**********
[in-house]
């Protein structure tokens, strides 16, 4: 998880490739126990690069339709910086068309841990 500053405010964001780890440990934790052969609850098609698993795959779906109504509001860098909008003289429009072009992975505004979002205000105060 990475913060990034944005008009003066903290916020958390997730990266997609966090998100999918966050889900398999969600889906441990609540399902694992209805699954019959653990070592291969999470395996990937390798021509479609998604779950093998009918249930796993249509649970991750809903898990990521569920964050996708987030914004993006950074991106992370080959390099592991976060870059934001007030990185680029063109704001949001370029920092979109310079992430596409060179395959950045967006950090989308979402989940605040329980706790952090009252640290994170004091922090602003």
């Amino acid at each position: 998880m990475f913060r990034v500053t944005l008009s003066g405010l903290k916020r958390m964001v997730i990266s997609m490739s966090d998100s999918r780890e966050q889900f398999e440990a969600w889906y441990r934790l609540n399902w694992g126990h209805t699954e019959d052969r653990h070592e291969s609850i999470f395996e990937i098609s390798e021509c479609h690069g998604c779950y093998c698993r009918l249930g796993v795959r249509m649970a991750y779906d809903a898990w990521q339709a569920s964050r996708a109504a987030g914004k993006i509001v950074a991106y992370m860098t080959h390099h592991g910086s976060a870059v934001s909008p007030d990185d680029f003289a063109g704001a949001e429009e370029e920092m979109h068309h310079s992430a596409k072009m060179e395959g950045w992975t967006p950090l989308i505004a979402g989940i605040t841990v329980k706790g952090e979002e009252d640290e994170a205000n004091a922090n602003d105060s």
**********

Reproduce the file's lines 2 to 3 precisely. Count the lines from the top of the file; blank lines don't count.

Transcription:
């Protein structure tokens, strides 16, 4: 998880490739126990690069339709910086068309841990 500053405010964001780890440990934790052969609850098609698993795959779906109504509001860098909008003289429009072009992975505004979002205000105060 990475913060990034944005008009003066903290916020958390997730990266997609966090998100999918966050889900398999969600889906441990609540399902694992209805699954019959653990070592291969999470395996990937390798021509479609998604779950093998009918249930796993249509649970991750809903898990990521569920964050996708987030914004993006950074991106992370080959390099592991976060870059934001007030990185680029063109704001949001370029920092979109310079992430596409060179395959950045967006950090989308979402989940605040329980706790952090009252640290994170004091922090602003």
């Amino acid at each position: 998880m990475f913060r990034v500053t944005l008009s003066g405010l903290k916020r958390m964001v997730i990266s997609m490739s966090d998100s999918r780890e966050q889900f398999e440990a969600w889906y441990r934790l609540n399902w694992g126990h209805t699954e019959d052969r653990h070592e291969s609850i999470f395996e990937i098609s390798e021509c479609h690069g998604c779950y093998c698993r009918l249930g796993v795959r249509m649970a991750y779906d809903a898990w990521q339709a569920s964050r996708a109504a987030g914004k993006i509001v950074a991106y992370m860098t080959h390099h592991g910086s976060a870059v934001s909008p007030d990185d680029f003289a063109g704001a949001e429009e370029e920092m979109h068309h310079s992430a596409k072009m060179e395959g950045w992975t967006p950090l989308i505004a979402g989940i605040t841990v329980k706790g952090e979002e009252d640290e994170a205000n004091a922090n602003d105060s």